Top 4 Small Business SEO Challenges and Solutions
Date: October 17, 2019
Major SEO hurdles that small businesses encounter — and sound ways to overcome them
The one thing that we count on when it comes to Google is this: It changes constantly. With the search engine’s ever-evolving ranking algorithm and shifting SEO best practices, it can be difficult for any business to efficiently optimize their online presence to be found through organic search.
SEO for small businesses can be even more challenging, especially since their survival depends on reaching potential customers and spreading the word about who they are and what they offer before their proverbial nest egg runs dry.
And what’s the best way to get noticed by people, specifically online? Rank higher in your audience’s relevant search results.
Leveraging successful SEO practices for small businesses can help you gain a competitive advantage over others in the industry, create strong brand recognition, drive targeted traffic to your website, engage your audience, and ultimately convert readers into leads and leads into customers.
But why is it so much harder for small businesses to be successful at SEO?
Here is a look at the four major SEO challenges that small businesses face, along with ways to overcome them.
Finances are tight
Problem: This may be the primary reason that SEO is harder for startups and small businesses. You have less money than household brands, making the “you have to spend money to make money” adage especially difficult for budding businesses with low levels of expendable income. Larger companies have beefier budgets that they can use to optimize their SEO returns. Small businesses don’t always have that luxury.
Solution: If you want to maximize the outcome of your SEO efforts, small businesses should allocate funds for an SEO budget right from the get-go. To help define an SEO strategy and budget, you’ll need to determine your specific SEO goals — like how much traffic you want to drive or which keywords you want to rank for — right from the start. That way, you’ll know how to properly distribute your earmarked funds to things like content creation and SEO research tools.
You don’t have as much time
Problem: This is another common problem within smaller businesses and startups. Less money means fewer bodies in the building, and when you’re a member of a lean team, everyone is responsible for wearing multiple hats. While multitasking is a common small business dynamic, nobody on a thinly stretched team has the capacity to focus 100% of their time on any one thing — and that includes SEO. When you are unable to make SEO a priority, your site will be under- or poorly optimized, and you will end up with poor rankings.
Solution: To avoid Google penalties or having to climb your way out of a low-rankings hole down the line, allocate a portion of your SEO funds to hire an SEO consultant. These partners will help you conduct proper research, strategize, and even execute some of the more time-consuming SEO tasks like writing quality and engaging content.
Google prioritizes big brands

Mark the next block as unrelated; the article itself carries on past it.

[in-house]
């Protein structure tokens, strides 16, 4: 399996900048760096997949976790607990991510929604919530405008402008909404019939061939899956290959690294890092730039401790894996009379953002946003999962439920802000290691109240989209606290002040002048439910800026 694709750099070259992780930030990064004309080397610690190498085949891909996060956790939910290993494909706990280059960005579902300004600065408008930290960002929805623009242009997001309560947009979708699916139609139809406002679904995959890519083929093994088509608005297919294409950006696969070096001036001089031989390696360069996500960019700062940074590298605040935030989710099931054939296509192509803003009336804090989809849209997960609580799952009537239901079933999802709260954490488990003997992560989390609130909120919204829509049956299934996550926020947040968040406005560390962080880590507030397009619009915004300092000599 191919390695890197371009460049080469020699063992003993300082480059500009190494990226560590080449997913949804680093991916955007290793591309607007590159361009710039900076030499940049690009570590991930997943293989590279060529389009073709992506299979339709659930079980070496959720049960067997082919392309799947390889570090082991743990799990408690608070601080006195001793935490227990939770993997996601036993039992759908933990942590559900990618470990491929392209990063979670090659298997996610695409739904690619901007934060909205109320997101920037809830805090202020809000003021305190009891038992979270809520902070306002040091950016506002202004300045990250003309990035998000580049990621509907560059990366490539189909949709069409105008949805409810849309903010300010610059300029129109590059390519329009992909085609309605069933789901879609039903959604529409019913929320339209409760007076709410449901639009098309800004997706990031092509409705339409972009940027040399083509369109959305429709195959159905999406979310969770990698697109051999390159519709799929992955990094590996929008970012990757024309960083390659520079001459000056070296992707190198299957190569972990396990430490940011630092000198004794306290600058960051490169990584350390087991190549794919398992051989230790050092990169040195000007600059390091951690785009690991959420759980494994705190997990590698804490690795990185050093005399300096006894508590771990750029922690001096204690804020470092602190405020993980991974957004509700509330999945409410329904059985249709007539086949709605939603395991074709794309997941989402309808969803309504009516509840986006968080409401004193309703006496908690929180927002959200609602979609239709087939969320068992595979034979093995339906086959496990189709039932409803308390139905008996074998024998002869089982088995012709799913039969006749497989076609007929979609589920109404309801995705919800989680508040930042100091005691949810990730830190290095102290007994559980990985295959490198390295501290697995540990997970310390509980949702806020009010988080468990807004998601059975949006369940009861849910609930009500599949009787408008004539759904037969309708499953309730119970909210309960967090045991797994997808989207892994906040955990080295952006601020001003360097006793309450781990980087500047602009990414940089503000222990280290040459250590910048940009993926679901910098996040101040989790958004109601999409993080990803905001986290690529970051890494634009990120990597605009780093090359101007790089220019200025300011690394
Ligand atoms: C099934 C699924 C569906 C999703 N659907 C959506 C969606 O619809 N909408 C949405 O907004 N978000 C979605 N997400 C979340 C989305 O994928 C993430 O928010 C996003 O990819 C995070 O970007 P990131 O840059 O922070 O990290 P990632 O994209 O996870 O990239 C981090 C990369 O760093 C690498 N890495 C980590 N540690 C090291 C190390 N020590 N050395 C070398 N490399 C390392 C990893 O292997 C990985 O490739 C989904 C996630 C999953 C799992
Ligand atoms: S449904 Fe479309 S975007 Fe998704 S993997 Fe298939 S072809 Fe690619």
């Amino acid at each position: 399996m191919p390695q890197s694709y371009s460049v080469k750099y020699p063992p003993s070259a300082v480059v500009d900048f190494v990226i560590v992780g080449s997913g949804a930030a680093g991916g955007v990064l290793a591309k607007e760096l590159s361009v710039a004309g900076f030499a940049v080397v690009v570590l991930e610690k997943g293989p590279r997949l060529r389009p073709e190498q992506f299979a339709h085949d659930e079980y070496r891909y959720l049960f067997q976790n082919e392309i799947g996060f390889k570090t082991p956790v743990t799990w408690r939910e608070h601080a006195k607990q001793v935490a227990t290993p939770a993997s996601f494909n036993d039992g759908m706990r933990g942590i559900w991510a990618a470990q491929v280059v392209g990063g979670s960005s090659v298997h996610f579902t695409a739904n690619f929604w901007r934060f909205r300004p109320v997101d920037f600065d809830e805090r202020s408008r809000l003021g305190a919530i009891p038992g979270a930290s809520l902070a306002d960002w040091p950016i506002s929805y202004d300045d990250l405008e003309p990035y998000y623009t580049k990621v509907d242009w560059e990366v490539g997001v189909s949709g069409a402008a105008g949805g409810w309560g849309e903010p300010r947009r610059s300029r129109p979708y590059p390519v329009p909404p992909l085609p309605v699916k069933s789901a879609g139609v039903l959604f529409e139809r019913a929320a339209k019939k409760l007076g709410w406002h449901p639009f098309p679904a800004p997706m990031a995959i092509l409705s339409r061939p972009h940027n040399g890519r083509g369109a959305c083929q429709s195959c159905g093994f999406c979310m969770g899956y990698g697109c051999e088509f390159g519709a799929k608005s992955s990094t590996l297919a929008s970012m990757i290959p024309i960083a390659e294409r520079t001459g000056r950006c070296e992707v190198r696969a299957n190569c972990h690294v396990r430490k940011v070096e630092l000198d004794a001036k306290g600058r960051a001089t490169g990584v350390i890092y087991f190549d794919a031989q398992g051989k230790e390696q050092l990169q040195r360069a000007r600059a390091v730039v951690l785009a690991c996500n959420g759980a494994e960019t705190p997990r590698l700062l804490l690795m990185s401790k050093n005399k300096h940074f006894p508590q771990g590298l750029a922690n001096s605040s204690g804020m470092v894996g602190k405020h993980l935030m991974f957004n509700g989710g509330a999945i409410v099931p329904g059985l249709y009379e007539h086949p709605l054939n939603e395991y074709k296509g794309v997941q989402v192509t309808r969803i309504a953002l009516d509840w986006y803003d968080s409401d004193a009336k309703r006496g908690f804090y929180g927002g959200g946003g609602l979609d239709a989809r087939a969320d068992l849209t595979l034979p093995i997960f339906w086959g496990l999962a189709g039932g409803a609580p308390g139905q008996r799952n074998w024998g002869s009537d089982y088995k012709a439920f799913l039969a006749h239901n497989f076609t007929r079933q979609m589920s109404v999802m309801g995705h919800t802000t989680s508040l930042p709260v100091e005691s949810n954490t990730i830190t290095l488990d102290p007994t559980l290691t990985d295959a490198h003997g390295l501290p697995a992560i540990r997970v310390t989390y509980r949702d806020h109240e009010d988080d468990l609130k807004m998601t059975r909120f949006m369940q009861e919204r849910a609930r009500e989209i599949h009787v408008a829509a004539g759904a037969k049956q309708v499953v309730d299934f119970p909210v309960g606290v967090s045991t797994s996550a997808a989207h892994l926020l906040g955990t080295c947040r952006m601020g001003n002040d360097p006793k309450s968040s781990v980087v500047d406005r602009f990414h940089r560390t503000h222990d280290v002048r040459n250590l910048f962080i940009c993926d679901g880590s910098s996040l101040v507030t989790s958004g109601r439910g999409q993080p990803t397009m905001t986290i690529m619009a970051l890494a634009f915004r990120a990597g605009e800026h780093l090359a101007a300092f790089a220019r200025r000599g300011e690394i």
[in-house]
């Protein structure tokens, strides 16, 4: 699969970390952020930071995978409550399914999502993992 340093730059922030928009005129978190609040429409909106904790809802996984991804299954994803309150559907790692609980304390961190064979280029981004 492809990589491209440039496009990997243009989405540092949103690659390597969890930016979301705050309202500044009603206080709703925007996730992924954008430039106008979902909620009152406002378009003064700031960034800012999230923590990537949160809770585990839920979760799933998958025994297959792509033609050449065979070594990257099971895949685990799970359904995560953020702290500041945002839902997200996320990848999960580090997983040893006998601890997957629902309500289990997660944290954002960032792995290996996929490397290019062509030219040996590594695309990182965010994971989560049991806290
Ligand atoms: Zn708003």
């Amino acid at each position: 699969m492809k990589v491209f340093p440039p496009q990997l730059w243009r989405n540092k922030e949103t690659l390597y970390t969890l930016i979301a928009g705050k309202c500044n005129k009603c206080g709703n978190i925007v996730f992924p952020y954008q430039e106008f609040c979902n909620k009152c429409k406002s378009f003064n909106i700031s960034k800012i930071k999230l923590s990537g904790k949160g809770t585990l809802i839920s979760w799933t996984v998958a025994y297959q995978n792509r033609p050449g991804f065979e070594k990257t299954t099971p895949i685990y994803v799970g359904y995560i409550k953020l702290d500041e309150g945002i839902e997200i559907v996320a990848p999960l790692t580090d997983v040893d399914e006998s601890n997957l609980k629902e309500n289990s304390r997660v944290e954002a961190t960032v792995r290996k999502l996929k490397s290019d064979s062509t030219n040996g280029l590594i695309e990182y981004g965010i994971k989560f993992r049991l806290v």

Problem: While the favoritism that Google shows to big brands may seem unfair, almost everyone is consciously or unconsciously guilty of the same thing. Google ranks household names higher in the search results because users statistically click on brand websites that they recognize. In addition, big brands have been doing SEO longer, so they know what works and what doesn’t.
Solution: When competing with name brands for SEO rankings, it will behoove you to take more of a niche focus. Pour your efforts into a small handful of keywords and long-tail keywords instead of trying to rank for a wide range of keywords. You may sacrifice some ranking potential by foregoing extremely popular keywords, but you’ll be gaining maximum ranking potential and drive more qualified search traffic with less-searched but more specific keywords and phrases.
Low brand recognition means fewer backlinks
Problem: Well-known brands and companies generally have great reputations, and when your reputation positively precedes you, it can be nearly effortless to score backlinks. When outside websites link back to yours, they’re basically telling Google that they publicly vouch for you, resulting in major SEO brownie points for the popular big-name brand. Smaller companies have much less brand recognition, making it much harder to score backlinks.
Solution: To help build your link portfolio, you should regularly create highly shareable content. Infographics, for example, generate high levels of search traffic because they are easy to understand and easy to share. And when other companies want to feature your infographic, they should include a link that leads back to your site. You can also offer to be a guest blogger or write testimonials for reputable third-party sites, which provides you with opportunities to link back to your company website, as well. And lastly, you can donate to nonprofit organizations in exchange for sponsorship mentions and backlinks.
If you’re a startup or small business, it’s important to remember that SEO struggles are natural and a normal part of building and maintaining a digital brand. Just stay focused, create an iron-clad SEO strategy, and don’t be afraid to seek professional guidance to help keep you on track.
Need help creating and executing an SEO strategy for your small business? Drop us a line.